Amanda is 9 today, she is having fun eating chocolate covered ice cream (almond creme) and watching her favorite movies!
We will not have a huge party for Amanda, they stress her out and are not fun for her, so we will celebrate quietly.
Amanda is saying more words every day, she is beginning to shake her head yes and no, which is fantastic for her, it gives her more of a voice, she is fond of NO. Since she is mostly non-verbal, but likes to surprise everyone with random words here and there. She communicates with gestures, limited sign language and actions. We have tried many different devices and communication tools, so far none have resonated with her, we are filling out paperwork to get her an iPad to use as her communication device. Her speech therapist and we are hoping it will be exactly what she needs. We have a few speech programs on the family iPad, but since we all share it, it cannot be used exclusively for her.
She has made gains in development, but since she was so very delayed, she is still very far behind other children her age (with Down syndrome). We try not to compare, she is her own person, unique and special in many ways.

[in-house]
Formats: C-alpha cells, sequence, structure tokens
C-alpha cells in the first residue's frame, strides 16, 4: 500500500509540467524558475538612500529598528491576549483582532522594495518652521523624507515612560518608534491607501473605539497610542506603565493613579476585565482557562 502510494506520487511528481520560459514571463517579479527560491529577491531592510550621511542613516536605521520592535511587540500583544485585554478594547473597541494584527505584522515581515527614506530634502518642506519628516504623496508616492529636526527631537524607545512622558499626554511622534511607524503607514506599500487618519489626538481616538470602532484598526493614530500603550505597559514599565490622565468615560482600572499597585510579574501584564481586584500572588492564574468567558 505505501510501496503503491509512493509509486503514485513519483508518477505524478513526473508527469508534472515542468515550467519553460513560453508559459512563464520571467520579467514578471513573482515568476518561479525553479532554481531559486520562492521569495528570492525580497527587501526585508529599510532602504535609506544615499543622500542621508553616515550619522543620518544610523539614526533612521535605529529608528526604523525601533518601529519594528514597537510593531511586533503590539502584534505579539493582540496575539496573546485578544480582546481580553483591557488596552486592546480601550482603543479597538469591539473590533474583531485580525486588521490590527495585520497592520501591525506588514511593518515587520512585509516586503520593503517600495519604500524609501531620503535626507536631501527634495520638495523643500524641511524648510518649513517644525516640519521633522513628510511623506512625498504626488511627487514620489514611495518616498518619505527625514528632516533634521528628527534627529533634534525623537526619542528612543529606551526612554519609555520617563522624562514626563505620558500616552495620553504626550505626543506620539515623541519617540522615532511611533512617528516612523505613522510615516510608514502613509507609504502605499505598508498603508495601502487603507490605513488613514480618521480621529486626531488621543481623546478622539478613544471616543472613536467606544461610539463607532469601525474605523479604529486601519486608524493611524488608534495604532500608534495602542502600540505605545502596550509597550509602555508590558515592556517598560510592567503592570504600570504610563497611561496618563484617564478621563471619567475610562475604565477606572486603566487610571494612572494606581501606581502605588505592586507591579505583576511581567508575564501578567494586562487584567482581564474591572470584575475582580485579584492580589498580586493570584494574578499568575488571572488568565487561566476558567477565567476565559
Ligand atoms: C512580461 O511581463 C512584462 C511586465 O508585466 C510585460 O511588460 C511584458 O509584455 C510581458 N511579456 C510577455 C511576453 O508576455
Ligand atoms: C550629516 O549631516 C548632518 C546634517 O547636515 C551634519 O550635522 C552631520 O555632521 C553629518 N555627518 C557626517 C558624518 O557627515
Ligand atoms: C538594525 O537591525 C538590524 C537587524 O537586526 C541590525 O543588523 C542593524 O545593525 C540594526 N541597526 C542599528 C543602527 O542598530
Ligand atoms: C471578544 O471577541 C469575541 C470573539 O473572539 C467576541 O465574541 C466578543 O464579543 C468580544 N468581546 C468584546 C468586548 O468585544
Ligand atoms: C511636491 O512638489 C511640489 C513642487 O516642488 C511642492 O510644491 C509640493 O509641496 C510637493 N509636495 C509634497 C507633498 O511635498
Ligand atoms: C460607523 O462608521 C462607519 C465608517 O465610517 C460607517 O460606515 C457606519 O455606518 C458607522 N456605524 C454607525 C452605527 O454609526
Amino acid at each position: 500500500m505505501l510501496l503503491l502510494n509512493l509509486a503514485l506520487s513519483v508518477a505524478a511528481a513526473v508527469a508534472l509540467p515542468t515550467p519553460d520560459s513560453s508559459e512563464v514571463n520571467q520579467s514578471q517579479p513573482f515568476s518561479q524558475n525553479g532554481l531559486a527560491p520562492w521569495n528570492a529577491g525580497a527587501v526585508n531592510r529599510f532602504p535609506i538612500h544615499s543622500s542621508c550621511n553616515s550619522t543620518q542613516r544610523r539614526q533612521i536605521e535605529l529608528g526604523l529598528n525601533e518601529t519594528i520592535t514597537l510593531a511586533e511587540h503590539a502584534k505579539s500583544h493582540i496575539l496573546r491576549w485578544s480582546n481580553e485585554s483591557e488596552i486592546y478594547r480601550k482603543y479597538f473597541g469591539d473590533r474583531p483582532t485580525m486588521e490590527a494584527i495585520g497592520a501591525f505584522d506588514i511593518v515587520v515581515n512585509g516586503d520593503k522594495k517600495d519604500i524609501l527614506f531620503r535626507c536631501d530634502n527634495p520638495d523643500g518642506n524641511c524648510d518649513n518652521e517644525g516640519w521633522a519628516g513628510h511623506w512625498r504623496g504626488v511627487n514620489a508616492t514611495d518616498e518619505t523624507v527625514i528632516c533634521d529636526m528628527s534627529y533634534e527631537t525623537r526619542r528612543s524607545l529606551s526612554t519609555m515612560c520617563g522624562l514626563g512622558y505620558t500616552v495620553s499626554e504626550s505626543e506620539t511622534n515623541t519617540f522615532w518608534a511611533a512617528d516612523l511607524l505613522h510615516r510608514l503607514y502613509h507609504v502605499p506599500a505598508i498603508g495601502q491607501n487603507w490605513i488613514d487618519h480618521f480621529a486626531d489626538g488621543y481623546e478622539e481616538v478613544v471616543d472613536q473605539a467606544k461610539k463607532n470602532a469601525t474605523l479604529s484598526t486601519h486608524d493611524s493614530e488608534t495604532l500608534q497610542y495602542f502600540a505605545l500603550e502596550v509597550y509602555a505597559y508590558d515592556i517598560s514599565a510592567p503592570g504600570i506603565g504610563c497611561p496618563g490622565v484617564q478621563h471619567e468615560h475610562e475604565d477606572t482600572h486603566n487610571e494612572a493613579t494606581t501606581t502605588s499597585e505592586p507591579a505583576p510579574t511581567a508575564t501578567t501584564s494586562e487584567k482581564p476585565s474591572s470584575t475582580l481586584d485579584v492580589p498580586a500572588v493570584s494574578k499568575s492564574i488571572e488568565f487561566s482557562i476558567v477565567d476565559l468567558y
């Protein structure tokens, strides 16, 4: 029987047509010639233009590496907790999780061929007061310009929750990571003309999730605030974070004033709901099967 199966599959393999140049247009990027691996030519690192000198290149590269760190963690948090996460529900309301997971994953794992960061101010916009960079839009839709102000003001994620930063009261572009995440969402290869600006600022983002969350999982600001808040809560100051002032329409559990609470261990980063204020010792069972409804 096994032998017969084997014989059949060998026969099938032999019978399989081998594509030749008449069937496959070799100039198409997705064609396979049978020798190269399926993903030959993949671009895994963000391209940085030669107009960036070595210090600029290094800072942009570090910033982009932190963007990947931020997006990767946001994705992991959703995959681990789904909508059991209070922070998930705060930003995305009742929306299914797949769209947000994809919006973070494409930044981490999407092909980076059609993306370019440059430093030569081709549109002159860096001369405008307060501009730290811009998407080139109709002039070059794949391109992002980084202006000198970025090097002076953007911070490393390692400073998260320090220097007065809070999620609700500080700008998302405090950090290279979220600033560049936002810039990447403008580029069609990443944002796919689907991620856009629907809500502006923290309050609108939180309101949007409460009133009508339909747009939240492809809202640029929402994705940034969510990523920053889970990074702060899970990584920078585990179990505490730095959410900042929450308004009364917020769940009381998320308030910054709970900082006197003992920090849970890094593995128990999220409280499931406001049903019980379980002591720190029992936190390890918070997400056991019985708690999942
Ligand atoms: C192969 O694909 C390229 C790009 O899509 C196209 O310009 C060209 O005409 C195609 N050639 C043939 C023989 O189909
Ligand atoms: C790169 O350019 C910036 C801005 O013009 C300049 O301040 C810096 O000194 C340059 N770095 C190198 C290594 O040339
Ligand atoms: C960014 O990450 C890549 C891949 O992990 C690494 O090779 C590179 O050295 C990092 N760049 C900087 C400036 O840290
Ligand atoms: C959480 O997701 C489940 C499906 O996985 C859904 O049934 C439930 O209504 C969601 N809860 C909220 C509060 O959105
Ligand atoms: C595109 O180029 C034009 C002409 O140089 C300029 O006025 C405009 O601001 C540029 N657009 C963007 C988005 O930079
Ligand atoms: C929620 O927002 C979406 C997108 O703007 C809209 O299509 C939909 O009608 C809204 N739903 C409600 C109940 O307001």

She likes to watch Barney and High School Musical, she is a huge fan of most musicals. She bounces on the couch as her way of dancing to the music, she can get pretty high in her bounces.
She adores the iPad and stresses if it is not her turn to use it, will repeatedly try to take it from whoever has it. Her favorite application is Endless Alphabet and a very annoying music program that plays golden oldies like "My Clementine" and "This Old Man", she often switches the language to French and loves hearing "Old MacDonald" sung in it. Her parents are not as thrilled with the constant music. Mommy turns down the sound and Meghan or Kara sneaks over and turns it back up, so far Amanda has not figured out how to do this. She loves to scroll through apps too, and will turn on so many she kills the battery!
We have to limit her time on the iPad because it does seem to make undesirable behaviors worse at the end of the day. (Scratching, biting, pulling hair, throwing things, knocking things off tables) We notice that one hour usage with a 3-4 hour break in between each use works best for her.
She carries baby dolls around the house and likes to lick their faces. She has favorite dolls, and likes talking toys the best. Toys made for toddlers hold her interest the most, toys for older kids often get thrown and broken.
She is taller, but still pretty thin, she weighs under 30 pounds, her doctors say she follows her own growth curve and are not overly concerned about her size, people often think she is a 4 year old.